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The Independent Institute
Commentary

Should Microsoft Be Broken Up?
No. Breaking up Microsoft is Disruptive.


If the judge in the Microsoft case decides to break up the company, the winners will be a small group of competitors who have been politicking for years to restrict Microsoft’s ability to compete, and the losers will be practically everyone else.

These competitors, companies such as Sun, Oracle, IBM and AOL, are all large and powerful firms in their own right, particularly after the AOL/Time Warner merger. AOL, in 1995, convinced the government to investigate Microsoft’s online service in what proved to be a precursor of the current case. AOL claimed that its online service couldn’t compete against Microsoft’s MSN service. The supposed reason? Microsoft’s inclusion of an icon for MSN on the Windows desktop.

History has shown this claim to be unfounded since AOL has 10 times the market that MSN has. That claim, though proven false, resurfaced and turned into the current case. In this version, Microsoft’s inclusion of an icon for its browser on the Windows desktop purportedly made it impossible for the Netscape browser to compete.

Amazingly, the judge agreed, basing his decision on a faulty economic theory that Stephen Margolis and I disproved in our book, Winners, Losers & Microsoft. The judge’s preliminary decision—or findings of fact—was worded strongly enough to indicate that he might be willing to actually break up the company.

The verdict could come as early as March. Settlement talks seem to be going nowhere, and everyone, myself included, expects the judge to find Microsoft guilty. The only questions left are the punishment and the possibility that the appeals court will overturn the verdict. That is why so much attention has been paid to reports that a breakup of Microsoft has been requested by the prosecution, representing the Justice Department and the 19 states involved in the case.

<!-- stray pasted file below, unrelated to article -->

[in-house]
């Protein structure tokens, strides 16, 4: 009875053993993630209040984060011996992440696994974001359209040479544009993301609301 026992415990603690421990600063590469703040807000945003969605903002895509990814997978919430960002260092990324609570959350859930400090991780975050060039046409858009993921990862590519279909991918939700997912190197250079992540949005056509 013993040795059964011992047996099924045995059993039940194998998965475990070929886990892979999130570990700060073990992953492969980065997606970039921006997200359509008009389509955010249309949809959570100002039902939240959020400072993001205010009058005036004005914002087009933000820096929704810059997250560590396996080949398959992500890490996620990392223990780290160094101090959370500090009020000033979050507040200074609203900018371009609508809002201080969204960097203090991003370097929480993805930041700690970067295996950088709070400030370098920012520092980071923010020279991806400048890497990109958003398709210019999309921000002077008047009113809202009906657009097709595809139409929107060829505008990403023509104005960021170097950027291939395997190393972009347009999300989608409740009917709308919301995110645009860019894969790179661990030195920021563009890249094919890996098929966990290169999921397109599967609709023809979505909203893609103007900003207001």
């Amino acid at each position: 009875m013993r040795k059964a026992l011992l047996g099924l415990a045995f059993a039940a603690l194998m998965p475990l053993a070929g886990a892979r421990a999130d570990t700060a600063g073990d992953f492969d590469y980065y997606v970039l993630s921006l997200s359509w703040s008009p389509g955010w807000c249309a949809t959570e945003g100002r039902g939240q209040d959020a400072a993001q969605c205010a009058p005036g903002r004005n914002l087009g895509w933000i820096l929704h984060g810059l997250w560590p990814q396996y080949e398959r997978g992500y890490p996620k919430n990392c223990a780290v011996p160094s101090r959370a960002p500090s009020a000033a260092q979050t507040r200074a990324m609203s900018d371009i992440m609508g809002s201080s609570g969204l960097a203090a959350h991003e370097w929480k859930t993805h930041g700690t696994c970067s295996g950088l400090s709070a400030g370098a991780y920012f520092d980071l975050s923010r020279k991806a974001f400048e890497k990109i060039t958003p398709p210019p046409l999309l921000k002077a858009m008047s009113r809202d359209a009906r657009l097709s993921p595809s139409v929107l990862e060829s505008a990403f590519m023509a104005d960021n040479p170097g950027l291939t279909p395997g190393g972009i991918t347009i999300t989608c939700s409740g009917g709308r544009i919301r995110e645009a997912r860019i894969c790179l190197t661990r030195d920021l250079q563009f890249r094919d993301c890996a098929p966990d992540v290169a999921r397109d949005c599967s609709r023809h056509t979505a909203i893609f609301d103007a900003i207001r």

Breaking up a company is costly and disruptive, in the same way that a divorce is disruptive to family members. This explains why it is the remedy preferred by Microsoft’s competitors (and some politically motivated “consumer” activists) who have no interest in seeing additional competition that might lower prices.

Consumer interests, however, have been virtually ignored in both the government’s case and the judge’s ruling. So there is little reason to expect consumer interests to be any more prominently considered in the punishment.

A Microsoft breakup would damage consumer welfare in several important ways. Consumers would be injured because Microsoft has been a relentless price cutter, bringing about reductions in software prices in almost every market in which it has competed. The $495 list price that was common on many software products in the 1980s has all but disappeared thanks to Microsoft’s aggressive pricing.

Price declines have been five times greater in markets where Microsoft competes than where it does not compete. This price-cutting is anathema to Microsoft’s enemies. Microsoft’s critics sometimes defensively point out that a few firms that have lost their markets to Microsoft have since lowered their prices almost to zero. They claim from this that Microsoft actually charges high prices. It is important to remember, however, that when those firms - WordPerfect and Lotus - dominated the market, they were not interested in low prices, nor would they be charging such low prices now if they were dominant still.

Another source of consumer damage would come from the multiple versions of Microsoft products that would be the result of a breakup. Having several versions of Windows and Word would impose large costs as consumers try to figure out which version to buy and to determine how to best retain compatibility with their old programs.

Consumers would also be harmed because a crippled Microsoft would have a diminished ability to produce quality software. Third-party product reviews clearly indicate that Microsoft has produced the highest-quality products in the markets it came to dominate.

Finally, consumers would be harmed because there would be fewer serious players competing in the emerging Internet market for broadband content, which seems to offer untold possibilities, including high quality audio/video interactivity.

Microsoft is one of the few firms large enough and good enough to compete for this market against the likes of AOL/Time Warner and AT&T. If Microsoft is cut to pieces, that will be one important choice that will no longer be available to consumers, and a likely low-price choice at that.

Microsoft’s low prices and generally superior products have not been good for its competitors. It is bad enough that these firms found a pliant Department of Justice willing to do their bidding. It will be a sad day indeed if the most competitive firm in the industry is handicapped in this most injurious manner.


Stan J. Liebowitz is Research Fellow at The Independent Institute, Ashbel Smith Professor of Economics and Director of the Center for the Analysis of Property Rights and Innovation at the University of Texas at Dallas, and a contributing author to the forthcoming Independent Institute book Housing America: Building Out of a Crisis, as well as the policy report Anatomy of a Train Wreck.